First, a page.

Total cost of implementing UWWTD in member states (in £ billion, converted from ECUs at May 1995 exchange rate)

Country
Belgium2.42
Denmark0.85
Spain8.00
France17.60
Germany120.00
Italy8.40
Ireland1.20
Portugal0.90
UK8.30

Water and Sewage Treatment: EU Requirements

Lord Pearson of Rannoch asked Her Majesty's Government:

    Whether they are satisfied that the European Community has fulfilled its duty under Article 174 (previously 130r) of the Treaty of Rome to take account of the costs and benefits of its environmental legislation, with particular reference to policies affecting the quality and supply of water, and the treatment and removal of sewage; and[HL2857]

    What assessment they have made of the vote by the Environment Committee of the European Parliament not to require the European Commission to carry out a cost/benefit analysis before the draft Framework Directive on Water Policy is approved; and[HL2856]

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    Whether the Environment Agency has fulfilled its duty to carry out cost/benefit analyses of its environmental legislative proposals, with particular reference to policies affecting the quality and supply of water and the treatment and removal of sewage.[HL2858]

Baroness Hayman: The Government keep very carefully in mind the provisions of the Treaty of Rome to take account of the costs and benefits of action or lack of action in the preparation of Community policy on the environment. The Commission is committed to the principle that there should be proper economic analyses to support all proposals for legislation so that both the Council and the European Parliament can take account of assessments of the potential costs and benefits of such proposals in developing policy. The Government consider that there have been cases where the level of economic analysis prepared by the Commission has not in itself provided an adequate basis for the Council and the European Parliament to do so, and that this has occurred in respect of proposals on water policy.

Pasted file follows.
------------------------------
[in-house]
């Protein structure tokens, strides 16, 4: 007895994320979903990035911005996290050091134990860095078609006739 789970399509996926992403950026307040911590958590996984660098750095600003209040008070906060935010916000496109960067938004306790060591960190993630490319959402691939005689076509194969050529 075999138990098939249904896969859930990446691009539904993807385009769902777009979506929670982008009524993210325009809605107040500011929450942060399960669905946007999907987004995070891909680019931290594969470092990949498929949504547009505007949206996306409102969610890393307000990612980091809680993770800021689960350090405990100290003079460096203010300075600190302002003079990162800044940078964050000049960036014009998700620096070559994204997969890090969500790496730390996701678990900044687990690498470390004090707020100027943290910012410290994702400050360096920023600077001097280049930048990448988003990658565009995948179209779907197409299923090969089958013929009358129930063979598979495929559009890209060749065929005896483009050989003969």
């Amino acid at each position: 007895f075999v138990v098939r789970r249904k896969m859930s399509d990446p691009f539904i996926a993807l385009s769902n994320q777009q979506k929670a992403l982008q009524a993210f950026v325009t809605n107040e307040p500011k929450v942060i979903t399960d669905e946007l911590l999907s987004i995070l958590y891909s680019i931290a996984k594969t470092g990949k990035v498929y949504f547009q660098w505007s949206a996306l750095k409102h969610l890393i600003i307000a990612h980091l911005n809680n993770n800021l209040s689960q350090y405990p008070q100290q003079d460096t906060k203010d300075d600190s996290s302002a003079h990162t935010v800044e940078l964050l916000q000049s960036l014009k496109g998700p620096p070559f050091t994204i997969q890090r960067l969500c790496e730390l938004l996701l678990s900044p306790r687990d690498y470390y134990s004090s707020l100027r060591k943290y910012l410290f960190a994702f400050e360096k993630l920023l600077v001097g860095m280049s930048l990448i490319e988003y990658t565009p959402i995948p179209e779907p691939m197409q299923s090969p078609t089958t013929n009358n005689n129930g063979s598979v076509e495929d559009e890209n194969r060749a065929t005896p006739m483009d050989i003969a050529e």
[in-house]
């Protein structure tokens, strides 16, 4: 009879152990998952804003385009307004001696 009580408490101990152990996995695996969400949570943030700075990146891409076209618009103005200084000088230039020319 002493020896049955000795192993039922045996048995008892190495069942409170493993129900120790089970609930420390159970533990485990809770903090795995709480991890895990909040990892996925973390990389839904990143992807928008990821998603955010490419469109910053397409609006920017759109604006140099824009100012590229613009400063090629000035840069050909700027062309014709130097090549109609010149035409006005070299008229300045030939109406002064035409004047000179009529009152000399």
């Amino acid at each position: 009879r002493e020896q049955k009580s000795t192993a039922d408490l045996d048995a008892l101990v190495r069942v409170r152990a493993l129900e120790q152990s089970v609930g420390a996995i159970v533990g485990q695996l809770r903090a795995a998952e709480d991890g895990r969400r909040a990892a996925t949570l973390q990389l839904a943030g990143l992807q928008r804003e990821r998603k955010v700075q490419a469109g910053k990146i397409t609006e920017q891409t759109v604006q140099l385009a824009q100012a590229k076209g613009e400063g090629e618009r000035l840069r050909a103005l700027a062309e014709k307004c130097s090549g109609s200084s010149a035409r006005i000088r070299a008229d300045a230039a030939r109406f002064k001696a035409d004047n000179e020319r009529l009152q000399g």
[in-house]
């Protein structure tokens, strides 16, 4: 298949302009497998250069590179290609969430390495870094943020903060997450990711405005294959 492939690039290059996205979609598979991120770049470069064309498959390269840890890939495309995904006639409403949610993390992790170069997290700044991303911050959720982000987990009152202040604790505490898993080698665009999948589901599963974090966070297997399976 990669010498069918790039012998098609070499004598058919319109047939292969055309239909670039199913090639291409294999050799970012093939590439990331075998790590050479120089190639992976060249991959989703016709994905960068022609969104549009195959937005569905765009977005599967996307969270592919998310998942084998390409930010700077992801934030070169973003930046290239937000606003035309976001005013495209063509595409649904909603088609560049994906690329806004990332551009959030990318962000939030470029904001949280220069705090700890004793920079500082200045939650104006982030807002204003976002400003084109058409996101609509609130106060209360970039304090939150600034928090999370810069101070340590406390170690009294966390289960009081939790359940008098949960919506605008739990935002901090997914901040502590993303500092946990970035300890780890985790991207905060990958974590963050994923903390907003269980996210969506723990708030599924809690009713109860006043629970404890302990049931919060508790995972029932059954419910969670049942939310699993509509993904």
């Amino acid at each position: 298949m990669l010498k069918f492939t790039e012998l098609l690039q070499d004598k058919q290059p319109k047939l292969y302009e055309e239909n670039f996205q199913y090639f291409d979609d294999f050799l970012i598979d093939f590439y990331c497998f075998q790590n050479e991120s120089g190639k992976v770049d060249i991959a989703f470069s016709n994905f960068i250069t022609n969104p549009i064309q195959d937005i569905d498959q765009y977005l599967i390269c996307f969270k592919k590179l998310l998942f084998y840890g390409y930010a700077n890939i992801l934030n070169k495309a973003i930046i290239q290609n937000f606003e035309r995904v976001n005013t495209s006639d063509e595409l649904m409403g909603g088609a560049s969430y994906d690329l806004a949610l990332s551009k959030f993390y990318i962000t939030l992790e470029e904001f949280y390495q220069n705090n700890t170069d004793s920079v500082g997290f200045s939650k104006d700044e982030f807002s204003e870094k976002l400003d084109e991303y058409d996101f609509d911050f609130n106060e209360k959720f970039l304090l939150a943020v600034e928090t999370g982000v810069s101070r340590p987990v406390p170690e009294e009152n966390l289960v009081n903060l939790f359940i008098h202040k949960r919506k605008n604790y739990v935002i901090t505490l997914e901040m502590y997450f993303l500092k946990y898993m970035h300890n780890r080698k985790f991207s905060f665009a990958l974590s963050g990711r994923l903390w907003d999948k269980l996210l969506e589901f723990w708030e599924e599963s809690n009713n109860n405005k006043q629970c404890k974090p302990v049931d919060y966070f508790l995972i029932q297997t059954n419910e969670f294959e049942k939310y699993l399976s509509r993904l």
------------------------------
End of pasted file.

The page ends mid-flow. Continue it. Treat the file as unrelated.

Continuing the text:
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The specific amendment to the Water Framework Directive recently considered by the Committee on the Environment, Public Health and Consumer Protection of the European Parliament would have required the Commission to carry out by 31 December 1999 a study to establish the amount of investment necessary to implement the directive. This requirement would, however, have been part of the process of implementation of the directive once agreed. The vote against this amendment does not, of course, remove the requirement for the Parliament to take account of costs and benefits in considering the proposal.

As regards the duty of the Environment Agency under Section 39 of the Environmental Protection Act 1995, the Government acknowledge that the agency has been developing analytical techniques intended further to improve its ability to make assessments of the benefits of action which it wishes to see undertaken. The Government expect such assessments to be a central feature of the case put by the agency for improvements in sewage treatment, above and beyond the implementation of mandatory requirements, to be reflected in the current periodic review of price limits for the water and sewerage industry from 2000 to 2005.